Ocean conditions look better than they have in years, which could be good news for salmon.
The National Oceanic and Atmospheric Administration recently posted its ocean ecosystem indicators list. The list paints a picture of how the ocean is doing and what kind of world young, ocean-bound salmon are about to enter.
The list looks at a variety of factors, including the abundance of certain minuscule but key prey groups and large climate and atmospheric processes like seasonal upwelling, which brings nutrient-rich water to the surface.
Researchers assign different colors to each indicator: green is good, yellow is fair and red is bad news.
This year, it’s mostly green lights all the way down the list — a far cry from the sea of red researchers and fishery managers saw beginning in 2014 when a marine heat wave struck the West Coast. The heat wave, known as “the Blob,” threw the ecosystem into flux for several years. West Coast fisheries weathered large and persistent harmful algal blooms and saw warm-water species in new places, as well as longer-term impacts on salmon returns.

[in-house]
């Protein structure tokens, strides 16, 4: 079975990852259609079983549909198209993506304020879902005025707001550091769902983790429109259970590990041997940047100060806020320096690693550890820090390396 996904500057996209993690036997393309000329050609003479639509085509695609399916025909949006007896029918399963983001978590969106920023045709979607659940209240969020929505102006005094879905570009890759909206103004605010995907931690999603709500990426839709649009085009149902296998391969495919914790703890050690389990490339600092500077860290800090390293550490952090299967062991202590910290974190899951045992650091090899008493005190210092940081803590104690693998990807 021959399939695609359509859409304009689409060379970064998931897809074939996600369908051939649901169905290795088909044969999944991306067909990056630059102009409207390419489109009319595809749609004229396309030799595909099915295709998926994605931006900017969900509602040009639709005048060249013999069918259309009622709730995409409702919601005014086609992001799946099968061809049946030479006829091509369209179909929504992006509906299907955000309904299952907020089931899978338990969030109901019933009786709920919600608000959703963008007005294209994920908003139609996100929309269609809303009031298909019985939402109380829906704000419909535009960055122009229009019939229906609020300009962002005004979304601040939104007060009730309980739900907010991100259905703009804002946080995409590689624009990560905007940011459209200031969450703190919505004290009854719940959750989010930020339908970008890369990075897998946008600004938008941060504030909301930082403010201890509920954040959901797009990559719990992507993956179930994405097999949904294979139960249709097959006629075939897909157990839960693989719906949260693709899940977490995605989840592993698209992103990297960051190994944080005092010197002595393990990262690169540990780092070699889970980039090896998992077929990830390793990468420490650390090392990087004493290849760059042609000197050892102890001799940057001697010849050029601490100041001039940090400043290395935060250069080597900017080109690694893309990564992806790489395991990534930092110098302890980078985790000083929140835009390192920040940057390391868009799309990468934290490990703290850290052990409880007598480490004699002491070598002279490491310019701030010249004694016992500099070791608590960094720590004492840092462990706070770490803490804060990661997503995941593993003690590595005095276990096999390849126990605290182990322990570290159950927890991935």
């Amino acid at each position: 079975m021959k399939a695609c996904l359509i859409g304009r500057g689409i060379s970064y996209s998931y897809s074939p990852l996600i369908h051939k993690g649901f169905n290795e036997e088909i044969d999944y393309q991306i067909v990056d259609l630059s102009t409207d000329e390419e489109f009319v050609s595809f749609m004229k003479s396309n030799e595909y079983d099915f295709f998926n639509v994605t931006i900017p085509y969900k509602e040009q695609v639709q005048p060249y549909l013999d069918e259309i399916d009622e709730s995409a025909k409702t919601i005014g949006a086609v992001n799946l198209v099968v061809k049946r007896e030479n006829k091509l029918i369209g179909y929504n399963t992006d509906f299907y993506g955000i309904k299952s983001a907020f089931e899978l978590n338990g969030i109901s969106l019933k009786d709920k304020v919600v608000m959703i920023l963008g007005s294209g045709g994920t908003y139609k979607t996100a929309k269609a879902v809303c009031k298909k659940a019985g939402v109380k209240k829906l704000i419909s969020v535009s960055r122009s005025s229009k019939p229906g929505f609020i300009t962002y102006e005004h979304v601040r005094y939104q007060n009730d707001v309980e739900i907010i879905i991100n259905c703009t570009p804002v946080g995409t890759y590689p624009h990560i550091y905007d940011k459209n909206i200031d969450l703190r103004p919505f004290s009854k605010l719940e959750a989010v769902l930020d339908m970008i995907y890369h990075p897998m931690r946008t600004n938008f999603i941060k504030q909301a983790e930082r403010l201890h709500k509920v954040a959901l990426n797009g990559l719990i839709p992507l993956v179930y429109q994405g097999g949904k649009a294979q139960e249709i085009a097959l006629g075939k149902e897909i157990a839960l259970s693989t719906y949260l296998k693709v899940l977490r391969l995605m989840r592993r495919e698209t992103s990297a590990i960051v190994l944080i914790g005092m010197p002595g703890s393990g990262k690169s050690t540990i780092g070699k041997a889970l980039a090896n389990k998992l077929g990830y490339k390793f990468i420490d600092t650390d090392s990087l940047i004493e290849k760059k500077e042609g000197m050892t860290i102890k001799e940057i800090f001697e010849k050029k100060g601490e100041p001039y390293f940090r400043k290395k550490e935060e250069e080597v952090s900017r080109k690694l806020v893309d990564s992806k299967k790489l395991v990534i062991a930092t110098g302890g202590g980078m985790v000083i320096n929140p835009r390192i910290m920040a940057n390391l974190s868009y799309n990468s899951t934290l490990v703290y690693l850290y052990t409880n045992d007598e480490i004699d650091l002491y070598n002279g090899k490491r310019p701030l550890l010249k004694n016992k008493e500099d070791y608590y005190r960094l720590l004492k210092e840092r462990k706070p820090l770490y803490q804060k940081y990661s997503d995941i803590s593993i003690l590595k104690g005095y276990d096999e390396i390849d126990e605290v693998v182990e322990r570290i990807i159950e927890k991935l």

Now researchers say they are cautiously optimistic about the outlook in the coming months.
The last time they saw ocean conditions this productive was in 2008. That year was the most productive year in the 24 years ocean condition information has been collected for the indicators list — 2021 is next in line.
But while the green lights on the list this year translate to good feeding conditions for species like salmon, there are some caveats.
Jennifer Fisher, a faculty research assistant with NOAA Fisheries, said the ocean environment is highly variable and the relationship between the indicators on the list and salmon can shift over time. With a changing climate it is difficult to know what will hold, she added. Nor does the list capture all of the processes that could impact salmon survival.
“The ocean indicators might point towards good feeding conditions for juvenile salmon,” Fisher said, “but these conditions might also be good for predators.”
Still, if current conditions hold, it could boost high returns of salmon in the years to come.
In the near term, Fisher and others will be watching winter ocean conditions.
“Winter storms are important for mixing the upper ocean and setting the stage for larval fish and zooplankton development the following spring,” Fisher said.
La Niña conditions are forecast to remain during the winter and into the spring. The climate pattern typically makes for colder waters in the Pacific Ocean, so cool, productive conditions are likely to continue.
“However,” Fisher said, “things can change, so it is good to remain watchful and cautious.”